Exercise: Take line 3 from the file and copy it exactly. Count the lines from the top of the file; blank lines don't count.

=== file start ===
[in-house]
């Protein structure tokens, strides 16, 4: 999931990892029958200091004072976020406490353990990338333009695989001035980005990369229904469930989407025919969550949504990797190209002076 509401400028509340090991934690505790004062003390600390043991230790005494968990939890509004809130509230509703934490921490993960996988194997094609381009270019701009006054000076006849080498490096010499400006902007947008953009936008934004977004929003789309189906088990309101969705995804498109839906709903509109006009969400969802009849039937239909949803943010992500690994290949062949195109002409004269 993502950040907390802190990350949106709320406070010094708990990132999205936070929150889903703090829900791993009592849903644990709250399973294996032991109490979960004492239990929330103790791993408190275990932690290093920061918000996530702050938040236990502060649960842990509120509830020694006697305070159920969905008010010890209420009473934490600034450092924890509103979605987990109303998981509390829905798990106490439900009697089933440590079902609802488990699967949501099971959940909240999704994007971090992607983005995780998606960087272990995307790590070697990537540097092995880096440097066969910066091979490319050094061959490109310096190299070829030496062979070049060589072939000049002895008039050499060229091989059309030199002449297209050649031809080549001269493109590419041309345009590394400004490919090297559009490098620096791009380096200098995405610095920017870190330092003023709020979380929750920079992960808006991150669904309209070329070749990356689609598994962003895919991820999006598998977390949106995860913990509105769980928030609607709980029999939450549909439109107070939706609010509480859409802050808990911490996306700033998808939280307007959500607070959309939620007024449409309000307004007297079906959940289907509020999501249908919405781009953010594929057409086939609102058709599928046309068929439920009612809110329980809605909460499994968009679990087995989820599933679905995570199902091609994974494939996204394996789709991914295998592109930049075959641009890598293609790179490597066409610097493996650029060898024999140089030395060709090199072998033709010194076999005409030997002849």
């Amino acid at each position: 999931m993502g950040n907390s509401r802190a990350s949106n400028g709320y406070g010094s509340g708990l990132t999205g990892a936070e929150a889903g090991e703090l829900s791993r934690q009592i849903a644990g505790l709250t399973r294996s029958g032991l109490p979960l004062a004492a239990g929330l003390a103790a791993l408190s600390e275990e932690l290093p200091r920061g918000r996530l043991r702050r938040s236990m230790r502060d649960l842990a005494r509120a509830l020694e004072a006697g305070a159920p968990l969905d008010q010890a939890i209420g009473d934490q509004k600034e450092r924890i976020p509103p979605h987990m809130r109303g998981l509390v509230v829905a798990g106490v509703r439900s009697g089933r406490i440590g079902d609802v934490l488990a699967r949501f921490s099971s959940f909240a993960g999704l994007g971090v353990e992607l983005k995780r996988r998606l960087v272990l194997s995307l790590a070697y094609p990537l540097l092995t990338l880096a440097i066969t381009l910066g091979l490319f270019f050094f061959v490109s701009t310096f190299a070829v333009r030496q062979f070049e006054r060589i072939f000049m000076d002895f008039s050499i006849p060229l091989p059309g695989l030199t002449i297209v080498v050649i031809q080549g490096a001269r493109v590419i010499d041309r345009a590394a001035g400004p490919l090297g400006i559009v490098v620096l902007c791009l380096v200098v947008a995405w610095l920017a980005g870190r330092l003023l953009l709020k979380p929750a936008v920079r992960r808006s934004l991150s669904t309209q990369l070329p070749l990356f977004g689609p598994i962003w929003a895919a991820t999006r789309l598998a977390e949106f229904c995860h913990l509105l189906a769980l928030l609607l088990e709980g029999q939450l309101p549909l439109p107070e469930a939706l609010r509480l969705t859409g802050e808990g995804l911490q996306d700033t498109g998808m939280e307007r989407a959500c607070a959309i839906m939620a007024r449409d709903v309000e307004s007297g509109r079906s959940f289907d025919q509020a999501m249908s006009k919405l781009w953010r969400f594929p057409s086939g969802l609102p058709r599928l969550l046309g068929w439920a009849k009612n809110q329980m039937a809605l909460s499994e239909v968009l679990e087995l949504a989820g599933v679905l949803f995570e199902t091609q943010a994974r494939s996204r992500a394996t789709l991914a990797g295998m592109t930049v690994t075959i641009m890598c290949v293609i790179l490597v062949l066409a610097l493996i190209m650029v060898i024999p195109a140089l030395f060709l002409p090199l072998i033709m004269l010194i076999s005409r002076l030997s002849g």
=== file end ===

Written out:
């Amino acid at each position: 999931m993502g950040n907390s509401r802190a990350s949106n400028g709320y406070g010094s509340g708990l990132t999205g990892a936070e929150a889903g090991e703090l829900s791993r934690q009592i849903a644990g505790l709250t399973r294996s029958g032991l109490p979960l004062a004492a239990g929330l003390a103790a791993l408190s600390e275990e932690l290093p200091r920061g918000r996530l043991r702050r938040s236990m230790r502060d649960l842990a005494r509120a509830l020694e004072a006697g305070a159920p968990l969905d008010q010890a939890i209420g009473d934490q509004k600034e450092r924890i976020p509103p979605h987990m809130r109303g998981l509390v509230v829905a798990g106490v509703r439900s009697g089933r406490i440590g079902d609802v934490l488990a699967r949501f921490s099971s959940f909240a993960g999704l994007g971090v353990e992607l983005k995780r996988r998606l960087v272990l194997s995307l790590a070697y094609p990537l540097l092995t990338l880096a440097i066969t381009l910066g091979l490319f270019f050094f061959v490109s701009t310096f190299a070829v333009r030496q062979f070049e006054r060589i072939f000049m000076d002895f008039s050499i006849p060229l091989p059309g695989l030199t002449i297209v080498v050649i031809q080549g490096a001269r493109v590419i010499d041309r345009a590394a001035g400004p490919l090297g400006i559009v490098v620096l902007c791009l380096v200098v947008a995405w610095l920017a980005g870190r330092l003023l953009l709020k979380p929750a936008v920079r992960r808006s934004l991150s669904t309209q990369l070329p070749l990356f977004g689609p598994i962003w929003a895919a991820t999006r789309l598998a977390e949106f229904c995860h913990l509105l189906a769980l928030l609607l088990e709980g029999q939450l309101p549909l439109p107070e469930a939706l609010r509480l969705t859409g802050e808990g995804l911490q996306d700033t498109g998808m939280e307007r989407a959500c607070a959309i839906m939620a007024r449409d709903v309000e307004s007297g509109r079906s959940f289907d025919q509020a999501m249908s006009k919405l781009w953010r969400f594929p057409s086939g969802l609102p058709r599928l969550l046309g068929w439920a009849k009612n809110q329980m039937a809605l909460s499994e239909v968009l679990e087995l949504a989820g599933v679905l949803f995570e199902t091609q943010a994974r494939s996204r992500a394996t789709l991914a990797g295998m592109t930049v690994t075959i641009m890598c290949v293609i790179l490597v062949l066409a610097l493996i190209m650029v060898i024999p195109a140089l030395f060709l002409p090199l072998i033709m004269l010194i076999s005409r002076l030997s002849g």